I am also new at starting seeds in my greenhouse this year and noticed all my lovely seedlings getting yellow, so I did some research and found out as soon as the seedlings grow two true leaves. The first two are Cotyledons, or seed leaves and the second set that actually have the look of that plants kind of leaf are the true leaves. I did not know any of this, so lots of my seedlings look kind of sad now. Even beans can have a nitrogen deficiency. You want to give 1/2 strength fertilizer to your seedlings. My understanding is the new leaves should grow nice and green, but the yellow leaves will stay that way. I started flowers in doors before, and had no trouble what so ever, but veggies are proving to be a bit harder. To much light, to hot, water enough to much, replanting to avoid over crowding, hardening the little guys off, it's definitely a learning process.
Beans are relativity easy to grow, so unless you have a very short growing season, you can always direct sow them in the garden. I have way more success with direct sowing. I planted tons of peas last fall and they are producing like crazy, and I wanted to give them as much time as I could before planting the summer crop, so I started lots of seeds in my new greenhouse. If my seedlings don't pop back, I will just throw some seeds in the ground. I was looking forward to sharing my seedlings, so I hope they get healthier. I have been using organic fish and kelp fertilizer, with some worm castings at about 1/2 strength. I don't know if this will do the job because it's to early to tell. Good luck to you, I hope your beans do well.
“We can complain because rose bushes have thorns, or rejoice because thorn bushes have roses.” — Abraham Lincoln
I've noticed several of my transplants have begun to lag in growth & vigor, which I assume is due to them using all of the available nutrition in the small containers. Some, like the borage, looked similar to your plant. A couple of days ago I decided to dilute some comfrey/weed/urine "tea" to water them with.
It hasn't been long enough to tell if I helped or hurt them, but I hope it will give them a little boost to hold on until I can get them in the ground. I tried to keep it at a 1:6-8 ratio, but it was a little hard to monitor with dipping a cup in the stinky tea for the hot pink, plastic watering can (guys can like pink, too, LOL), then filling the rest from the buckets of rain water.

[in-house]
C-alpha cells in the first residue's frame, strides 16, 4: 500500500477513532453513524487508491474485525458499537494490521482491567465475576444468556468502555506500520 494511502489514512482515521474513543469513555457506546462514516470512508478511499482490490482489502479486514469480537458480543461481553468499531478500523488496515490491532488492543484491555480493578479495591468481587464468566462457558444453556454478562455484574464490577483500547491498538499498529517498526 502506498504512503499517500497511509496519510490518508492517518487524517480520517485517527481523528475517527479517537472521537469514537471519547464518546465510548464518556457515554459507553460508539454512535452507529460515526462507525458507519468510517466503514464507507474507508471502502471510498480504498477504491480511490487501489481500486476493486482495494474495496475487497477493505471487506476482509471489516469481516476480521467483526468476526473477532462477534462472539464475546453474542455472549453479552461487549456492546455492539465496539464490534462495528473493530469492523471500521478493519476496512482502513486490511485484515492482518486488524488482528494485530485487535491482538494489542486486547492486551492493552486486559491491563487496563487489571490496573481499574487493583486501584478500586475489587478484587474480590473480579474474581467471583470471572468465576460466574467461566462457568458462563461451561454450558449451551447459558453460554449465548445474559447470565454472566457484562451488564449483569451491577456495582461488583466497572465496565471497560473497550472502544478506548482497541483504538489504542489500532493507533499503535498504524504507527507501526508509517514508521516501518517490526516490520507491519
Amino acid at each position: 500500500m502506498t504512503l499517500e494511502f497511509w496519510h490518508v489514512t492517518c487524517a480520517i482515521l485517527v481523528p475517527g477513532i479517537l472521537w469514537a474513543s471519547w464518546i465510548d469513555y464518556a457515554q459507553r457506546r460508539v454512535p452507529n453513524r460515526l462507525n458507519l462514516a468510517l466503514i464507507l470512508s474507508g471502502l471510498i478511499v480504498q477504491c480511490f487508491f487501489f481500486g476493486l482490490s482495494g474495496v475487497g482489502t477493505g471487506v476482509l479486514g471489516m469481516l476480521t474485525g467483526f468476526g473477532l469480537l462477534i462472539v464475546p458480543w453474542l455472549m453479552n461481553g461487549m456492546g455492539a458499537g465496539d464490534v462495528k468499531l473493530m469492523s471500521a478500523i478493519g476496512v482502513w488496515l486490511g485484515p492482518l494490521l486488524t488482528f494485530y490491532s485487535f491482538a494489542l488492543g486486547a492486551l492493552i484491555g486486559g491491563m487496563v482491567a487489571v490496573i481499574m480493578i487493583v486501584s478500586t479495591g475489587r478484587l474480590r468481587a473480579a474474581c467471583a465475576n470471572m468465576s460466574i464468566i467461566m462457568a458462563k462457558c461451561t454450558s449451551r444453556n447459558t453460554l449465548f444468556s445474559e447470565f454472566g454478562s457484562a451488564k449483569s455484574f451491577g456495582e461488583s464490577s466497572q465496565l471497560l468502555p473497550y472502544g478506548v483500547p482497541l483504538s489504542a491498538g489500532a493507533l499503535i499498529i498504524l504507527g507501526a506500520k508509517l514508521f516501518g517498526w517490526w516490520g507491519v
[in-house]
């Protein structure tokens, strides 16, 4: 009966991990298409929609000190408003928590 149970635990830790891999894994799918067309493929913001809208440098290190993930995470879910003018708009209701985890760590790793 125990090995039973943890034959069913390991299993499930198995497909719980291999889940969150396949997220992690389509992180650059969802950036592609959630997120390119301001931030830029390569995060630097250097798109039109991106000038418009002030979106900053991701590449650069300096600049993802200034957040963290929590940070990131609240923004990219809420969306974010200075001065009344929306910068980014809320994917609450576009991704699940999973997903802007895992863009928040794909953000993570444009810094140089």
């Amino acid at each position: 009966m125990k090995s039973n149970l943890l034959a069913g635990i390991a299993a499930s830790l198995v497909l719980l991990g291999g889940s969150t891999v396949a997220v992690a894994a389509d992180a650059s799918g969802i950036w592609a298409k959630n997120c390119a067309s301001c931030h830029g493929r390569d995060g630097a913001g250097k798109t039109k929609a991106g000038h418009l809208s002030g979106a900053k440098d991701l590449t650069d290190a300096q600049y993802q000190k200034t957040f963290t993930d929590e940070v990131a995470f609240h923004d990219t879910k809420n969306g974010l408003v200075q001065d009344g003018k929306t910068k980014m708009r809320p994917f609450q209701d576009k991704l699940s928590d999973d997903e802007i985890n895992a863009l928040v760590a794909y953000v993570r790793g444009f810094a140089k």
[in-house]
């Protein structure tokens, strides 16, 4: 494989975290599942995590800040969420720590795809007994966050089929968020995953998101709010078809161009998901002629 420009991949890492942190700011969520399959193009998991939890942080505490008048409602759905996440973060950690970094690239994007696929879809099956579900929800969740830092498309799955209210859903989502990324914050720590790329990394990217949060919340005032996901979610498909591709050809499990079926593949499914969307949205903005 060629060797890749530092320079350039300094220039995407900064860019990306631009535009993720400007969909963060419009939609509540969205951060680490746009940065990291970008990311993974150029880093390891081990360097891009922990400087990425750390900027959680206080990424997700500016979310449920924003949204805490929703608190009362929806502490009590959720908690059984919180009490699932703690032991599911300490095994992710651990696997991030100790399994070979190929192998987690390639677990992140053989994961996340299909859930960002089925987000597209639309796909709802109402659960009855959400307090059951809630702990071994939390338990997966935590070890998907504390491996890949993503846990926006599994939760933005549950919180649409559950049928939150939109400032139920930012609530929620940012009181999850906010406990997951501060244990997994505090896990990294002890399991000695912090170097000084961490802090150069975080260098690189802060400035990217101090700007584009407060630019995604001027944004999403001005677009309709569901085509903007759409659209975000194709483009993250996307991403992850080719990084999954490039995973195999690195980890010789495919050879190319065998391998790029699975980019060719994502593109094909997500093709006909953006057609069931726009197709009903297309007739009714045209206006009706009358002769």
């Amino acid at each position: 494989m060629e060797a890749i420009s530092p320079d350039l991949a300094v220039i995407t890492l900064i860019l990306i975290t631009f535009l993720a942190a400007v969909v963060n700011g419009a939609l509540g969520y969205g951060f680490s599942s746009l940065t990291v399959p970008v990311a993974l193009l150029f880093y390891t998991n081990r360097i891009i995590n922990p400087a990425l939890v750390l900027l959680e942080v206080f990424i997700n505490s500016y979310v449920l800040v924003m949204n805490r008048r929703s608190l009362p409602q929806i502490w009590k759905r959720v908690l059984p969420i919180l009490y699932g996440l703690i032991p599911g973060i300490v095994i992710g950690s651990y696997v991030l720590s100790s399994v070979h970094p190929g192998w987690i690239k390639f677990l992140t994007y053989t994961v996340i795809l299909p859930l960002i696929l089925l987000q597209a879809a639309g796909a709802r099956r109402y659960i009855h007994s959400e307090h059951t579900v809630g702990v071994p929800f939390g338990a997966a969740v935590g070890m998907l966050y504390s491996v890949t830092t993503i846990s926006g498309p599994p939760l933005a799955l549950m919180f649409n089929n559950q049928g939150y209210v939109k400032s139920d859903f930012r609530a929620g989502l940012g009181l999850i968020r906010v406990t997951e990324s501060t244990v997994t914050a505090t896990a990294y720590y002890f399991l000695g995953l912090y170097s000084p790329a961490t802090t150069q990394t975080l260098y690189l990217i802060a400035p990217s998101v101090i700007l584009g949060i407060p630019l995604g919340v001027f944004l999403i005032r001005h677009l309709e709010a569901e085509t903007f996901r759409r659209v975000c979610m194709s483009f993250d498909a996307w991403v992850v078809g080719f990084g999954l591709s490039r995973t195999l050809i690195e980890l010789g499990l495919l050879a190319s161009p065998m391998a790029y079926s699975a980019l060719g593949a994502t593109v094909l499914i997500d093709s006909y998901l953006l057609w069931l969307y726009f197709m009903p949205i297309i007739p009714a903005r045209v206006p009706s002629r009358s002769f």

I would add, be patient with the long beans. They take a LOT more time to develop and grow (and to set flowers/fruit) than normal pole beans. Like to the point that you may find yourself googling things like "why are my beans not setting flowers" in desperation. I planted bushes, pole, and long beans all at once, the bush beans are a far-off memory, and the pole beans were done and ready to pull out by the time the long beans started climbing. I wouldn't go nuts with nitrogen, if you're using a mix you know you can trust, but I would make sure they're getting as much light as you can give them.
The one pic almost looks like they got sunburned, did they go from shade to full sun immediately?
Location: Huntsville Alabama (North Alabama), Zone 7B
I agree with above posts, plants seem like they did not harden outside.
They are in a bit of shock.
Stabilize night temps as best you can. Look up hardening plants and you will find countless information from the simple to the luxury.
While beans grow best in low nitrogen soils it is because they form a relationship with bacteria that make viable the nitrogen from the air and supply that nitrogen to the plant and the plant gives back sugars. This takes time so as stated a bit of low nitrogen fertilizer can be necessary early on but careful.
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